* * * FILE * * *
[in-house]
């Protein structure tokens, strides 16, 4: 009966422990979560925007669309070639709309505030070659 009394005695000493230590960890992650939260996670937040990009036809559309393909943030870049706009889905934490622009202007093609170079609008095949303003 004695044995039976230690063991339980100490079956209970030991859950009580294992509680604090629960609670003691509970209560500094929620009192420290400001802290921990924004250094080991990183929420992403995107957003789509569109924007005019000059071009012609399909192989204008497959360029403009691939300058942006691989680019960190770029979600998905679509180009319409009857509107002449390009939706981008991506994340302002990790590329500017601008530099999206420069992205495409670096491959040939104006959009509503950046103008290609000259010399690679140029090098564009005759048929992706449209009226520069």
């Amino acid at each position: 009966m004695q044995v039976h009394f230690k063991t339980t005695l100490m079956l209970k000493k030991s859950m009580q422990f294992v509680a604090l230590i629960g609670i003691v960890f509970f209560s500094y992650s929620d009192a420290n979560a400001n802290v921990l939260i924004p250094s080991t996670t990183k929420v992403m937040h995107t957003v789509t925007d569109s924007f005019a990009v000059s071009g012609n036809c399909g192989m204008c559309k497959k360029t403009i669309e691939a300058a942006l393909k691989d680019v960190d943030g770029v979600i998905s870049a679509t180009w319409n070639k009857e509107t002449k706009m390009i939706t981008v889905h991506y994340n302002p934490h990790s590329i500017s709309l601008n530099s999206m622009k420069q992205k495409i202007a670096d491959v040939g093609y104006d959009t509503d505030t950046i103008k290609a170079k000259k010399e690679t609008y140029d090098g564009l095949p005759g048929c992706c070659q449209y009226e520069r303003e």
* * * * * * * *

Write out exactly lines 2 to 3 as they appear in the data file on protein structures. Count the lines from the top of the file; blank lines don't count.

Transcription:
């Protein structure tokens, strides 16, 4: 009966422990979560925007669309070639709309505030070659 009394005695000493230590960890992650939260996670937040990009036809559309393909943030870049706009889905934490622009202007093609170079609008095949303003 004695044995039976230690063991339980100490079956209970030991859950009580294992509680604090629960609670003691509970209560500094929620009192420290400001802290921990924004250094080991990183929420992403995107957003789509569109924007005019000059071009012609399909192989204008497959360029403009691939300058942006691989680019960190770029979600998905679509180009319409009857509107002449390009939706981008991506994340302002990790590329500017601008530099999206420069992205495409670096491959040939104006959009509503950046103008290609000259010399690679140029090098564009005759048929992706449209009226520069």
């Amino acid at each position: 009966m004695q044995v039976h009394f230690k063991t339980t005695l100490m079956l209970k000493k030991s859950m009580q422990f294992v509680a604090l230590i629960g609670i003691v960890f509970f209560s500094y992650s929620d009192a420290n979560a400001n802290v921990l939260i924004p250094s080991t996670t990183k929420v992403m937040h995107t957003v789509t925007d569109s924007f005019a990009v000059s071009g012609n036809c399909g192989m204008c559309k497959k360029t403009i669309e691939a300058a942006l393909k691989d680019v960190d943030g770029v979600i998905s870049a679509t180009w319409n070639k009857e509107t002449k706009m390009i939706t981008v889905h991506y994340n302002p934490h990790s590329i500017s709309l601008n530099s999206m622009k420069q992205k495409i202007a670096d491959v040939g093609y104006d959009t509503d505030t950046i103008k290609a170079k000259k010399e690679t609008y140029d090098g564009l095949p005759g048929c992706c070659q449209y009226e520069r303003e």